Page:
This paper draws on the growing body of literature3 and my own fieldwork experience with a critical reflection on the research ethics underlying these projects. Over the past years, I have carried out fieldwork mainly with South Sudanese and Congolese refugees in Uganda to study sexual and gender-based violence in camps, self-protection of refugees, mechanisms to link humanitarian refugee aid with development, and more generally the conflict-displacement nexus, changing gender relations, and the local impact of the global refugee regime on refugees.4 With such topics, it was not only important to collect relevant data but – perhaps even more – to reflect on how I can do this as rigorously, carefully and fairly as possible. To create space for critical exchange5 , I have engaged in peer group discussions which have been very helpful but sometimes limited in time and perspectives. These discussions furthermore shed light on the fact that research ethics are positioned in disciplinary perspectives. While much can be learned through multi- or interdisciplinary exchange with colleagues, such undertakings have also revealed to me how the level of attention and depth of ethical debates vary among different disciplines. Scholars are unlikely to share similar or mutual ideas about ethics in fieldwork although they might work on overlapping research areas.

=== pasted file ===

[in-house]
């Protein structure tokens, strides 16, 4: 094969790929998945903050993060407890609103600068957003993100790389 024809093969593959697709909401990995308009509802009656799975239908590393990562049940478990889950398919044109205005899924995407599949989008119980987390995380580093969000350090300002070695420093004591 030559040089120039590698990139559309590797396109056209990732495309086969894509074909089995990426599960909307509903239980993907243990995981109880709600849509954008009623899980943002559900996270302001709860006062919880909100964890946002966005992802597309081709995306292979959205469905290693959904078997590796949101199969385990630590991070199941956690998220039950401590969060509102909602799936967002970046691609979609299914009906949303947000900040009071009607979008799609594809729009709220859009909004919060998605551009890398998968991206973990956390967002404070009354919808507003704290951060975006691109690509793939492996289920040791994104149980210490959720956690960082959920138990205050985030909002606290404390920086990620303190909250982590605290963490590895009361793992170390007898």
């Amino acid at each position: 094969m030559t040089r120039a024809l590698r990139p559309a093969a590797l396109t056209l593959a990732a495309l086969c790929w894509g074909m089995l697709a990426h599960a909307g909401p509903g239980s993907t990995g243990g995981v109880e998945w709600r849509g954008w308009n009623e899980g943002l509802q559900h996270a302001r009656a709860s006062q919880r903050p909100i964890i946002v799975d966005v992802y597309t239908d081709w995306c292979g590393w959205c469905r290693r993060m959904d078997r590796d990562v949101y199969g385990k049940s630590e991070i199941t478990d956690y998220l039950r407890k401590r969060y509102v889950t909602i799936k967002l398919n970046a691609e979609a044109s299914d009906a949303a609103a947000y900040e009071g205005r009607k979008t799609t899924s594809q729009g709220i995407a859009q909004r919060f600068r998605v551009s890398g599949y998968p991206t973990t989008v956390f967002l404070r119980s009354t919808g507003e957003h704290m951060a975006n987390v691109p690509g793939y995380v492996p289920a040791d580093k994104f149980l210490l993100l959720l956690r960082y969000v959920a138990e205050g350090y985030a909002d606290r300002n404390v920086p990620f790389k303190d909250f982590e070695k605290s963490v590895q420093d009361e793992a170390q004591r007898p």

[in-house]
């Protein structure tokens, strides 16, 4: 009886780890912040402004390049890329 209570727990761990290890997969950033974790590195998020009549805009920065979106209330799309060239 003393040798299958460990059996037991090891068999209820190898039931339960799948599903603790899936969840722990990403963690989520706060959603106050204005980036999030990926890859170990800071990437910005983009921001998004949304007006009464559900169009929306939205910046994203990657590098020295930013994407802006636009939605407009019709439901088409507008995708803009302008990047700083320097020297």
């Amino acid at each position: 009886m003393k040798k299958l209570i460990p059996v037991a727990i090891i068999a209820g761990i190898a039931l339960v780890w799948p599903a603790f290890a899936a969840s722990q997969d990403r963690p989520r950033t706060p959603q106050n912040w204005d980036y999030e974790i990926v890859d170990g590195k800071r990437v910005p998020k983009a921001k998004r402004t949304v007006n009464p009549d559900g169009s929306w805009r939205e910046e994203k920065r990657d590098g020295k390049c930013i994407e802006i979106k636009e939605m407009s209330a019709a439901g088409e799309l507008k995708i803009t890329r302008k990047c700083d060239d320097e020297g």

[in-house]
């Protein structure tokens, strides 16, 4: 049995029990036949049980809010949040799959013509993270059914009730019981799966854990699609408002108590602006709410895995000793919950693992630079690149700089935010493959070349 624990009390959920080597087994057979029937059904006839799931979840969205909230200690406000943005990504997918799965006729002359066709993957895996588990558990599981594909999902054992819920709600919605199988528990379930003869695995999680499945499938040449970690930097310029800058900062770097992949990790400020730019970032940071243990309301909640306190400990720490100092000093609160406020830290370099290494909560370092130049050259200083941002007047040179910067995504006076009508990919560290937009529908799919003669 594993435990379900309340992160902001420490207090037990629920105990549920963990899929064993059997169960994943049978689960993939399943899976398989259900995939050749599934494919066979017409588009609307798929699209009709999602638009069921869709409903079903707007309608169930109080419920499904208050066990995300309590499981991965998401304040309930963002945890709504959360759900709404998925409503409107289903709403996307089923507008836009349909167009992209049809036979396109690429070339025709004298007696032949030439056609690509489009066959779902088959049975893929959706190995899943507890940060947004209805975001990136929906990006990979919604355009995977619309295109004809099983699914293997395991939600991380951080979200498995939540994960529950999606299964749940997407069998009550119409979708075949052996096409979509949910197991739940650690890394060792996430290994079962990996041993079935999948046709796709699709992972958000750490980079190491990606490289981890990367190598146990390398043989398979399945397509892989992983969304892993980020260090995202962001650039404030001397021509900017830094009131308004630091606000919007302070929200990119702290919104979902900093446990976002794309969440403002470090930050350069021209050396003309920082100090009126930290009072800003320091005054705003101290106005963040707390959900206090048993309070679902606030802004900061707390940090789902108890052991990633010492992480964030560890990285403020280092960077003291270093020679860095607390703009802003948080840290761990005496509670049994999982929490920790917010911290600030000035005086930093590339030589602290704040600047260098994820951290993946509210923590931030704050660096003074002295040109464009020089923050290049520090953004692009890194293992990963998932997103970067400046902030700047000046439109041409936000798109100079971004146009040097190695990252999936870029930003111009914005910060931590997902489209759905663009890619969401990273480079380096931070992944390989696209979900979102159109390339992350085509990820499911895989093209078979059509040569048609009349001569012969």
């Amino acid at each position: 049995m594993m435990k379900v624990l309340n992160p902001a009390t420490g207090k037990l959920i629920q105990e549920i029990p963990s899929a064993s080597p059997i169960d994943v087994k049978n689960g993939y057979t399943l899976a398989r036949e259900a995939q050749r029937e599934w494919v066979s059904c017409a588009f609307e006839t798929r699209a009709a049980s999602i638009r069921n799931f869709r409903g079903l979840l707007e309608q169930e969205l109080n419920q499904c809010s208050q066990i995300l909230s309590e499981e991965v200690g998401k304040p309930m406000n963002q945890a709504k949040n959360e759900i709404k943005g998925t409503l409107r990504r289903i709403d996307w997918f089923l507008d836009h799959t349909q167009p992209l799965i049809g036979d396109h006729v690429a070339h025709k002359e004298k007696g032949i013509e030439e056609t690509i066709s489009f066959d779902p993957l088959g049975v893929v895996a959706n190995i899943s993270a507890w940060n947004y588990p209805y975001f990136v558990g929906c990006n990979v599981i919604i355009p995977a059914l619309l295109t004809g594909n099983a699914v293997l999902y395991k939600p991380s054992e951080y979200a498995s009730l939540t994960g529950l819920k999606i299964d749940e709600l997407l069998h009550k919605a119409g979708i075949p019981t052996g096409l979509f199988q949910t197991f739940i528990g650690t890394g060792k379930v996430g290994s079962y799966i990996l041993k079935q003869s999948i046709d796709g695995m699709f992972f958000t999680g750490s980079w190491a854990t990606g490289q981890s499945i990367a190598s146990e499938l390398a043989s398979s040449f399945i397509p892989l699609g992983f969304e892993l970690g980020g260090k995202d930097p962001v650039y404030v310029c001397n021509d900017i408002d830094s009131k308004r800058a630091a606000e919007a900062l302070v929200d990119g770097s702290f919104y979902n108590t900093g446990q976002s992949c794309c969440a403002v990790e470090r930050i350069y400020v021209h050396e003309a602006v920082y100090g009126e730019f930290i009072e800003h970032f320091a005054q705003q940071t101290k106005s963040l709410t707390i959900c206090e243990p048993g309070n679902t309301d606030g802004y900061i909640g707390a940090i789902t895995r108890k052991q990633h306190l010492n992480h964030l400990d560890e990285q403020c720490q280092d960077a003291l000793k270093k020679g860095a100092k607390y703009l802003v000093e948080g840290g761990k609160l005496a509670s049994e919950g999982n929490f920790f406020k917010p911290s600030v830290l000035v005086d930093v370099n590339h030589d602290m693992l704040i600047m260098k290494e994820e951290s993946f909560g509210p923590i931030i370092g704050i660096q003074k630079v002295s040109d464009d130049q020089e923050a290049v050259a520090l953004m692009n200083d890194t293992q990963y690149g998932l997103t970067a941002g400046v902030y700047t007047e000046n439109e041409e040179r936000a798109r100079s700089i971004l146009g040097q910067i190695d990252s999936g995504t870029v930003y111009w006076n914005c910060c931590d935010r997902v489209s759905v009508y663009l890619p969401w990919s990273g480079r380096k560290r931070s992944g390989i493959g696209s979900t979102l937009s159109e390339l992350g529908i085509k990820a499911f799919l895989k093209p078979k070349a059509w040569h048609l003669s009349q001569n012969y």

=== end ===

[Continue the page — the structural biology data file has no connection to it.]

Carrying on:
In this paper, I aim to bring together multi-disciplinary debates on ethics in field research, and reflect critically on guiding principles. As such, I want to raise questions about approaches, procedures and practical issues as well as propose ways to put ideals into practice in order to spark further discussions. To this end, I cover diverse subjects and fieldwork periods. First, harm in and due to fieldwork is explored, and a Do No Harm analysis proposed to minimise risks. This is followed by discussions about relations and responsibilities of researchers towards participants, benefits and challenges in the composition of research teams, as well as ways to work with refugees to alleviate top-down power dynamics. Then ethical considerations after fieldwork are elaborated and an extended concept of the dual imperative is suggested by sharing findings not only with scholars and humanitarian agencies but also with participants. Finally, before summarizing the paper and questioning the ‘boom’ in fieldwork, a brief excursus is undertaken by looking into institutionalised ethics reviews and the need for interdisciplinary platforms for exchange to openly address questions, difficulties and opportunities.